Kevin Fontenot, an expert on country music history at Tulane University, says that in 1953, King Records heard about Brother Claude Ely. The company decided to record him live at a Pentecostal service in the courthouse in Letcher County, Ky., when he was holding a revival. King Records set up equipment in the courthouse and made the initial recordings that made Brother Claude Ely popular. And Fontenot says that those recordings were a very valuable historical document because they were the first time people really got to hear a recording of a live Pentecostal service.
Pratt remembers that the courthouse was packed with people saying amen and clapping their hands.
"Pentecostals clap off the beat," she says. "We prefer our style of handclapping."
Fontenot says that it might be hard to tease out where different musical traditions come from. But he believes that Pentecostal music had an impact on rock 'n' roll. He says you can hear that impact in Brother Claude Ely's music.
Many of the early rockers — Elvis Presley, Jerry Lee Lewis, Carl Perkins, and Johnny Cash — all grew up in the Pentecostal church, according to Hensley.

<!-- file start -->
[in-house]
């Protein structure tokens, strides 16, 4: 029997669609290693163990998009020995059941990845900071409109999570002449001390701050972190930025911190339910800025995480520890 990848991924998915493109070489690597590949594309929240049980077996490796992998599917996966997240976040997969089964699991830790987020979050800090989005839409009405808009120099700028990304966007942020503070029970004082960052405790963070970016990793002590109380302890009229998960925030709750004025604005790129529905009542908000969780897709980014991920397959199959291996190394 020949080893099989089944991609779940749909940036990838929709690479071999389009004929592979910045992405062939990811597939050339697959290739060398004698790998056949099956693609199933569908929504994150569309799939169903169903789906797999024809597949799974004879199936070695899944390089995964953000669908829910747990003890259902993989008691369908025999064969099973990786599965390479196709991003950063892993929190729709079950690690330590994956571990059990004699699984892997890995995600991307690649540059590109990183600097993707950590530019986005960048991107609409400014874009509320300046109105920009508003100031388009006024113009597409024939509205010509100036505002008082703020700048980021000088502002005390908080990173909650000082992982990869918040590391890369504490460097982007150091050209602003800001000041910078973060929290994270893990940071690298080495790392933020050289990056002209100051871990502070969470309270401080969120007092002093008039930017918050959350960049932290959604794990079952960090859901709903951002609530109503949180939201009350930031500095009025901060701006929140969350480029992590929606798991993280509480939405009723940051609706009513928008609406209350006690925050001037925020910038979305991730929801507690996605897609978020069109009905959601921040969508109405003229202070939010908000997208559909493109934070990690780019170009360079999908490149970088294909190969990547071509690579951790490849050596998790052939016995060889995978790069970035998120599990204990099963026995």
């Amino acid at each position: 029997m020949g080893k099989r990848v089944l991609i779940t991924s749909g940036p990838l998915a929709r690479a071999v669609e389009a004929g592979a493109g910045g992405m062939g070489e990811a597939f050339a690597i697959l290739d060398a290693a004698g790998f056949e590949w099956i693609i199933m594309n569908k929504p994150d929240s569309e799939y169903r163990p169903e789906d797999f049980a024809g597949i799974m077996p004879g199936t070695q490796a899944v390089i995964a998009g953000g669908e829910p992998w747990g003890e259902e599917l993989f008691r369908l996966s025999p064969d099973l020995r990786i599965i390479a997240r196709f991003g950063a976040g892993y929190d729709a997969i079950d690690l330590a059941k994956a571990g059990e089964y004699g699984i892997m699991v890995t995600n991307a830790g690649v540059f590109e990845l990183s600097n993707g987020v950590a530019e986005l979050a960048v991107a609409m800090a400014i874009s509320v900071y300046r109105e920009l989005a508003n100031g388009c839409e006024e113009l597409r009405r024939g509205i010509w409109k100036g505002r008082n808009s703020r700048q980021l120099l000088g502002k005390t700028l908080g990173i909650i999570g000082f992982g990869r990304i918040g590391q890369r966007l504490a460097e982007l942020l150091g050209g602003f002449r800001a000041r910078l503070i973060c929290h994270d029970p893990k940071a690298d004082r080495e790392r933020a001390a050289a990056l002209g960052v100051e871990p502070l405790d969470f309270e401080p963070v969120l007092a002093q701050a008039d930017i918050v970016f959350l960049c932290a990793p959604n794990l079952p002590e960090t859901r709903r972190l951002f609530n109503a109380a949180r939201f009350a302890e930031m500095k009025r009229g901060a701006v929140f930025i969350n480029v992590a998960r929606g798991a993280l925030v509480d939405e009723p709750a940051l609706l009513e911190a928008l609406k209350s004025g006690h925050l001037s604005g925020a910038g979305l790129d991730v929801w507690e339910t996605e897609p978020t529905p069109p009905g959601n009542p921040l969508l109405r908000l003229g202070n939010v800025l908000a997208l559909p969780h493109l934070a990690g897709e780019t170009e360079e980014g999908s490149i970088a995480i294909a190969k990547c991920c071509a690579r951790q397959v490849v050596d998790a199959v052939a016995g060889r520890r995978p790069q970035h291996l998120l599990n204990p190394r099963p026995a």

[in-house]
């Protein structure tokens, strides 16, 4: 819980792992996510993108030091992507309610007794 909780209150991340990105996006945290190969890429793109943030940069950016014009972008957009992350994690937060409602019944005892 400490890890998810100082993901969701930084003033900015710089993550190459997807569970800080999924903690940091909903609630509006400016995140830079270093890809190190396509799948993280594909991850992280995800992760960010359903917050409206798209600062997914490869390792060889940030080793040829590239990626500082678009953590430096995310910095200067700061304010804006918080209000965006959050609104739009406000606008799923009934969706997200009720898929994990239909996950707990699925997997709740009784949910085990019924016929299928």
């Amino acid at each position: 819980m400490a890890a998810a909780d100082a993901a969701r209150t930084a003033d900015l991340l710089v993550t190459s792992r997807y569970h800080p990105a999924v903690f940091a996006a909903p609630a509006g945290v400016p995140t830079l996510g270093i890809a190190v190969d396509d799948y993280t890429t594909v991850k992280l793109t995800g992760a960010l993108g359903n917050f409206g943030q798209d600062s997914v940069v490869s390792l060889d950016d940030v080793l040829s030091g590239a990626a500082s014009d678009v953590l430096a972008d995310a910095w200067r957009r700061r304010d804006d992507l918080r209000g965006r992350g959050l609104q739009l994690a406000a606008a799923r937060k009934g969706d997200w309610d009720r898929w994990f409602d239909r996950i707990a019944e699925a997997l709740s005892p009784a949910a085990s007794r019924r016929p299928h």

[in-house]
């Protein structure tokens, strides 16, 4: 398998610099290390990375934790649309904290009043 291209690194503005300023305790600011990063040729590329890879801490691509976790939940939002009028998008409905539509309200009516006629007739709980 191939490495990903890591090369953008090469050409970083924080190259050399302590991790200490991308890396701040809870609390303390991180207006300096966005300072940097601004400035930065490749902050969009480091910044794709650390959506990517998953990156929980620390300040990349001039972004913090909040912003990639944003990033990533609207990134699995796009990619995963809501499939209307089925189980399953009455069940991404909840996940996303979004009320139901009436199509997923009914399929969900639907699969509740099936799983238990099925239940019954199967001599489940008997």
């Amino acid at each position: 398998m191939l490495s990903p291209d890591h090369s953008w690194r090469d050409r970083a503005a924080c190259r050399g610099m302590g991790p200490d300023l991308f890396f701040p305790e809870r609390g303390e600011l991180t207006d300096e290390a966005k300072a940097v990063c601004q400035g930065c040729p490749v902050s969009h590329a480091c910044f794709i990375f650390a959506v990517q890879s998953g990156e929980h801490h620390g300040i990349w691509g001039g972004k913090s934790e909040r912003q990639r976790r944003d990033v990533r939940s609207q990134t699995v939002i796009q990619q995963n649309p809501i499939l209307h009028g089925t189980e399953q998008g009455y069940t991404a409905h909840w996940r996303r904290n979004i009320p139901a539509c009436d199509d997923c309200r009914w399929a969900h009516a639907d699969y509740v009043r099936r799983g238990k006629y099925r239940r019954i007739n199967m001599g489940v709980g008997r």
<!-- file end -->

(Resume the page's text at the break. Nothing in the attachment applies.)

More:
'Ain't No Grave Gonna Hold My Body Down'
Brother Claude Ely died nearly 33 years ago on May 7, 1978. He was playing the organ at his church in Newport, Ky. A tape recorder that someone brought to record parts of the service captured his death.
Brother Claude Ely started singing the song "Where Could I Go But To The Lord." Halfway through, he fell backward.
On the amateur recording, you can hear screaming and the moaning as people prayed for Brother Claude Ely. He died of a heart attack in front of his entire congregation.
Hensley notes that since Brother Claude Ely's death, there have been many artists who've recorded "Ain't No Grave Gonna Hold My Body Down."
"It just makes you feel good to know that a little country preacher from down in Virginia wrote that song," he says, "and it's pretty much went all over the world."
A few years ago, Macel went to the cemetery in Dryden, Va., where Brother Claude Ely was buried.
When he arrived, there was a handwritten note taped on the cemetery plot. It said, "Dear Brother Ely, You sung it and preached it to us. I know one day you'll come up out of this here ground. Thank you for being so good to us. It made a big difference and we won't forget it."
Produced for All Things Considered by Joe Richman and Samara Freemark of Radio Diaries. Edited by Deborah George with help from Ben Shapiro.